New fuel price signs were switched on along the M5 motorway this week, as part of a new government trial to improve petrol price transparency.
Users of the motorway can now use the roadside displays to see the price of fuel at five service stations, without having to leave the motorway. Andrew Jones, the Road Minister, hopes that this will “make it easier (for motorists) to plan their breaks around the cheapest deals.”
The service stations taking part in the scheme are located in Gordano, Sedgemoor Bridgwater, Taunton Deane and Exeter.
Fuel Price Signs – The History
This trial of fuel price signs is a government initiative being funded by The Treasury. It’s being implemented by Highways England on the government’s behalf.
The idea of trialling fuel price signs came up following an OFT study on petrol and diesel prices in 2013. One of the main reasons for the study was to investigate the realities behind the widely-believed “rocket and feather” theory (where fuel prices “rise like a rocket and fall like a feather” in response to oil price changes).
Despite some disappointment from drivers and motoring groups, the OFT study concluded that the fuel market was sufficiently competitive. However, one detail the survey did acknowledge was the heavy disparity between prices within towns, and those at motorway service areas.
It’s undeniable that certain factors can lead to fuel being more expensive at motorway services, including staffing costs and other expenses relating to 24/7 opening. However, fuel at services is often so much more expensive than elsewhere that it’s hard not to assume that these establishments are capitalising on their “captive audience.” That’s certainly the perception of plenty of motorists.
The idea of motorway fuel price signs is to erode this “captive audience” perception, by allowing drivers to make a buying decision before actually leaving the motorway. Hopefully, the eventual outcome of this will also be cheaper and more competitive prices at these service stations.
Fuel Price Signs – The Details
I was pleased to be able to have a discussion with Antony Atkins from Highways England and find out more detail about the new trial scheme. As mentioned above, Highways England are managing this scheme on behalf of the government.
Initially, the trial will last for 18 months. It will then be for the government to decide whether to extend it across the nation’s motorway network. Its success will be measured on four key criteria:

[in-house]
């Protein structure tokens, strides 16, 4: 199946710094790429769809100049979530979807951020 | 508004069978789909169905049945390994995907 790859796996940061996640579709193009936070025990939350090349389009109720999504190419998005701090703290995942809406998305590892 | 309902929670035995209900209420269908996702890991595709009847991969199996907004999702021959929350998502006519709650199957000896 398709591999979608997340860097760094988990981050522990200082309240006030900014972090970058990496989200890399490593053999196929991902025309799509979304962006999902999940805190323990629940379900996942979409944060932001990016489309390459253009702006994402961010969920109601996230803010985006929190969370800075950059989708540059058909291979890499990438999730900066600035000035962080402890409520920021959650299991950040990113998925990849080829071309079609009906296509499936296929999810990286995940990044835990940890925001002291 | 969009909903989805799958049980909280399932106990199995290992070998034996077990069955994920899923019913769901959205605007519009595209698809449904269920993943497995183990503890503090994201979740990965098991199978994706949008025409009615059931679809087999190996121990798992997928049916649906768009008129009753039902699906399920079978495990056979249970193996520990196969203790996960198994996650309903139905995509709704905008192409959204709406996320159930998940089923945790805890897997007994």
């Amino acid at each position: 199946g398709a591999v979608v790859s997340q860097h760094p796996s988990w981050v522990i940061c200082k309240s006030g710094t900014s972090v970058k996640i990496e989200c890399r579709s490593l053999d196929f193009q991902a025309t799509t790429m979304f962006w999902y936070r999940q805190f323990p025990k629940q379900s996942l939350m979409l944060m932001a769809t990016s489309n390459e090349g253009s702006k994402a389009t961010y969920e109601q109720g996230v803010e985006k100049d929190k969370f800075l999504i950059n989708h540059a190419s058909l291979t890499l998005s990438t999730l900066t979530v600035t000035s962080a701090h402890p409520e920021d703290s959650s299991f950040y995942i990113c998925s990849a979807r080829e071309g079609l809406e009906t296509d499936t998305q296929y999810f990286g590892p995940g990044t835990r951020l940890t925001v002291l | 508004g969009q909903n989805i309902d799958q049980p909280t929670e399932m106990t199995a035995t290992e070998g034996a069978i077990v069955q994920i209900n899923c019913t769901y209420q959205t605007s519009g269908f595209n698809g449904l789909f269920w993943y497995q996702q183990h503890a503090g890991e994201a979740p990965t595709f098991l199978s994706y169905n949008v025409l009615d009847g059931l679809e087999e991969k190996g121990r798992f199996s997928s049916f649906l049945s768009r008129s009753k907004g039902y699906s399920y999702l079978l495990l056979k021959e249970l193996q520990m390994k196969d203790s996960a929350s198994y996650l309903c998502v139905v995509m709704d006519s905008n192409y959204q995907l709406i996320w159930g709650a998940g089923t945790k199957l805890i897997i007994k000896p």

- Whether safety is maintained for road users and road workers alike.
- Whether customers (road users) find the system useful.
- Whether increased transparency results in more competition between the participating stations.
- How well the technology works, particularly with regard to keeping the signs updated in real-time.
The M5 is a key tourist route, taking millions of people to Devon and Cornwall. Highways England hope that the fuel price signs will provide a useful service for these people, many of whom are unfamiliar with the areas they are passing through. These drivers are therefore less likely to want to leave the motorway to source fuel elsewhere.
This led on to a question we were keen to find out the answer to – whether the scheme could be extended to point people away from the motorway to cheaper “off network” garages. This isn’t within the scope of the trial, as this initiative is about increasing price transparency specifically for motorway services – off the back of the OFT report referred to earlier.
Will the Fuel Price Signs Work for Customers?
Taking a slightly cynical view, it seems probable that there are two likely outcomes following the launch of these signs:
- Their existence will really stimulate competition, resulting in a price war between the garages which will be great news for motorists.
- The garages will align their prices so closely that benefits to the motorist will be eroded.
Putting that cynicism aside, we do actually have some evidence that goes beyond supposition, because fuel price signs are already in place in some other European countries, including Italy and Portugal. According to a detailed Bocconi University study, the signs in Italy have pushed prices down to the tune of €0.01 per litre. The corresponding effect on the M5 will be revealed in time, but the 18-month trial period should give the new system plenty of time to settle.
Obviously at PetrolPrices.com, we welcome any move that will improve fuel price transparency. It is a shame that this initiative doesn’t also take into account forecourts away from the motorway, but it’s fair to say the other countries’ schemes don’t do this either. Fortunately, you have our free service to bridge that gap!